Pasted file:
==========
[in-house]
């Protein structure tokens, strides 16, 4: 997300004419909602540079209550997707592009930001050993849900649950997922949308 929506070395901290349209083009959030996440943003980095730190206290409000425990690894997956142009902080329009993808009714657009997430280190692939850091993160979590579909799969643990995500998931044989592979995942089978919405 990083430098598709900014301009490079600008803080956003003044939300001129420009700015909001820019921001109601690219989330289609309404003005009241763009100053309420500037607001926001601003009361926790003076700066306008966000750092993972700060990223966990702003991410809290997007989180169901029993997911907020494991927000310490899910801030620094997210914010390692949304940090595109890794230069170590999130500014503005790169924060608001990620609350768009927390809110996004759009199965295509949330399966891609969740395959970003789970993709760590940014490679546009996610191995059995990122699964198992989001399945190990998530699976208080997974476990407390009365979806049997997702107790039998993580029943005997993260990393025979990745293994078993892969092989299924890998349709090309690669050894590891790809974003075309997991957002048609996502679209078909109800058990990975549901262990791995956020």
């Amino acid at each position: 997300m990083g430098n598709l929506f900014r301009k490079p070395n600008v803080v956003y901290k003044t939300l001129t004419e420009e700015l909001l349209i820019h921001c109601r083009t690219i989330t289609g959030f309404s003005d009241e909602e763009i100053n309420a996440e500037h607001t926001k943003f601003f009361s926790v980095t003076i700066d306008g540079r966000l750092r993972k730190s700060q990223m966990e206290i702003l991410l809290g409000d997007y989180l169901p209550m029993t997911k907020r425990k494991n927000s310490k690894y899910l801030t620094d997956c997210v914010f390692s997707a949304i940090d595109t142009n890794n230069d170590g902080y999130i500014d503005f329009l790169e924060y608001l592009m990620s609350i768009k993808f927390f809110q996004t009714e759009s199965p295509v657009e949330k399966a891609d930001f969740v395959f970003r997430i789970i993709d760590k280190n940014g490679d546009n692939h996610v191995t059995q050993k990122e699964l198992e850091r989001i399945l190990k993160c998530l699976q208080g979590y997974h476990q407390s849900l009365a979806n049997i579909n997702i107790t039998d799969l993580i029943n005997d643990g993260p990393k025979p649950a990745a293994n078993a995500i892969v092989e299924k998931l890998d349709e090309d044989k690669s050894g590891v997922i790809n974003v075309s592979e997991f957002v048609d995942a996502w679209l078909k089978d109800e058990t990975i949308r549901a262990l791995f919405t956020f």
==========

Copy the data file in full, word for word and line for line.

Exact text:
[in-house]
């Protein structure tokens, strides 16, 4: 997300004419909602540079209550997707592009930001050993849900649950997922949308 929506070395901290349209083009959030996440943003980095730190206290409000425990690894997956142009902080329009993808009714657009997430280190692939850091993160979590579909799969643990995500998931044989592979995942089978919405 990083430098598709900014301009490079600008803080956003003044939300001129420009700015909001820019921001109601690219989330289609309404003005009241763009100053309420500037607001926001601003009361926790003076700066306008966000750092993972700060990223966990702003991410809290997007989180169901029993997911907020494991927000310490899910801030620094997210914010390692949304940090595109890794230069170590999130500014503005790169924060608001990620609350768009927390809110996004759009199965295509949330399966891609969740395959970003789970993709760590940014490679546009996610191995059995990122699964198992989001399945190990998530699976208080997974476990407390009365979806049997997702107790039998993580029943005997993260990393025979990745293994078993892969092989299924890998349709090309690669050894590891790809974003075309997991957002048609996502679209078909109800058990990975549901262990791995956020």
């Amino acid at each position: 997300m990083g430098n598709l929506f900014r301009k490079p070395n600008v803080v956003y901290k003044t939300l001129t004419e420009e700015l909001l349209i820019h921001c109601r083009t690219i989330t289609g959030f309404s003005d009241e909602e763009i100053n309420a996440e500037h607001t926001k943003f601003f009361s926790v980095t003076i700066d306008g540079r966000l750092r993972k730190s700060q990223m966990e206290i702003l991410l809290g409000d997007y989180l169901p209550m029993t997911k907020r425990k494991n927000s310490k690894y899910l801030t620094d997956c997210v914010f390692s997707a949304i940090d595109t142009n890794n230069d170590g902080y999130i500014d503005f329009l790169e924060y608001l592009m990620s609350i768009k993808f927390f809110q996004t009714e759009s199965p295509v657009e949330k399966a891609d930001f969740v395959f970003r997430i789970i993709d760590k280190n940014g490679d546009n692939h996610v191995t059995q050993k990122e699964l198992e850091r989001i399945l190990k993160c998530l699976q208080g979590y997974h476990q407390s849900l009365a979806n049997i579909n997702i107790t039998d799969l993580i029943n005997d643990g993260p990393k025979p649950a990745a293994n078993a995500i892969v092989e299924k998931l890998d349709e090309d044989k690669s050894g590891v997922i790809n974003v075309s592979e997991f957002v048609d995942a996502w679209l078909k089978d109800e058990t990975i949308r549901a262990l791995f919405t956020f």